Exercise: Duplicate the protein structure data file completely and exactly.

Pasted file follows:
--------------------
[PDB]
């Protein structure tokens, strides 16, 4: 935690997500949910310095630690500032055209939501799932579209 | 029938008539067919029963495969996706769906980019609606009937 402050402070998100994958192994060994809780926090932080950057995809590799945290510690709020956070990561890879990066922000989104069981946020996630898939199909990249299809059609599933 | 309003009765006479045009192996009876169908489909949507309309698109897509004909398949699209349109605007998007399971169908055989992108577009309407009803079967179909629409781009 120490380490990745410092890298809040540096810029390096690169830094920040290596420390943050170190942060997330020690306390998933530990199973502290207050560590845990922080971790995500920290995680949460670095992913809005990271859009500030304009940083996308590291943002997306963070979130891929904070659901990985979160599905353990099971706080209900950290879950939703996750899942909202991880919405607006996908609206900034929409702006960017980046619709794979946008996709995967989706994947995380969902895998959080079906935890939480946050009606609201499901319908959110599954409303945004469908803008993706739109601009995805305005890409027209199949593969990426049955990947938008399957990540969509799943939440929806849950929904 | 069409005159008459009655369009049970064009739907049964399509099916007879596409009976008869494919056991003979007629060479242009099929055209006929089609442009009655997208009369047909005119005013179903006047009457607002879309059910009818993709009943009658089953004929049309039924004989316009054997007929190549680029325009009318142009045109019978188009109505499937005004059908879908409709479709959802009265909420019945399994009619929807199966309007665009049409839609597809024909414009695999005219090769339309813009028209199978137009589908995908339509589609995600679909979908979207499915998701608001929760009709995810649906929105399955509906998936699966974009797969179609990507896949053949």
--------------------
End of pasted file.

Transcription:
[PDB]
């Protein structure tokens, strides 16, 4: 935690997500949910310095630690500032055209939501799932579209 | 029938008539067919029963495969996706769906980019609606009937 402050402070998100994958192994060994809780926090932080950057995809590799945290510690709020956070990561890879990066922000989104069981946020996630898939199909990249299809059609599933 | 309003009765006479045009192996009876169908489909949507309309698109897509004909398949699209349109605007998007399971169908055989992108577009309407009803079967179909629409781009 120490380490990745410092890298809040540096810029390096690169830094920040290596420390943050170190942060997330020690306390998933530990199973502290207050560590845990922080971790995500920290995680949460670095992913809005990271859009500030304009940083996308590291943002997306963070979130891929904070659901990985979160599905353990099971706080209900950290879950939703996750899942909202991880919405607006996908609206900034929409702006960017980046619709794979946008996709995967989706994947995380969902895998959080079906935890939480946050009606609201499901319908959110599954409303945004469908803008993706739109601009995805305005890409027209199949593969990426049955990947938008399957990540969509799943939440929806849950929904 | 069409005159008459009655369009049970064009739907049964399509099916007879596409009976008869494919056991003979007629060479242009099929055209006929089609442009009655997208009369047909005119005013179903006047009457607002879309059910009818993709009943009658089953004929049309039924004989316009054997007929190549680029325009009318142009045109019978188009109505499937005004059908879908409709479709959802009265909420019945399994009619929807199966309007665009049409839609597809024909414009695999005219090769339309813009028209199978137009589908995908339509589609995600679909979908979207499915998701608001929760009709995810649906929105399955509906998936699966974009797969179609990507896949053949």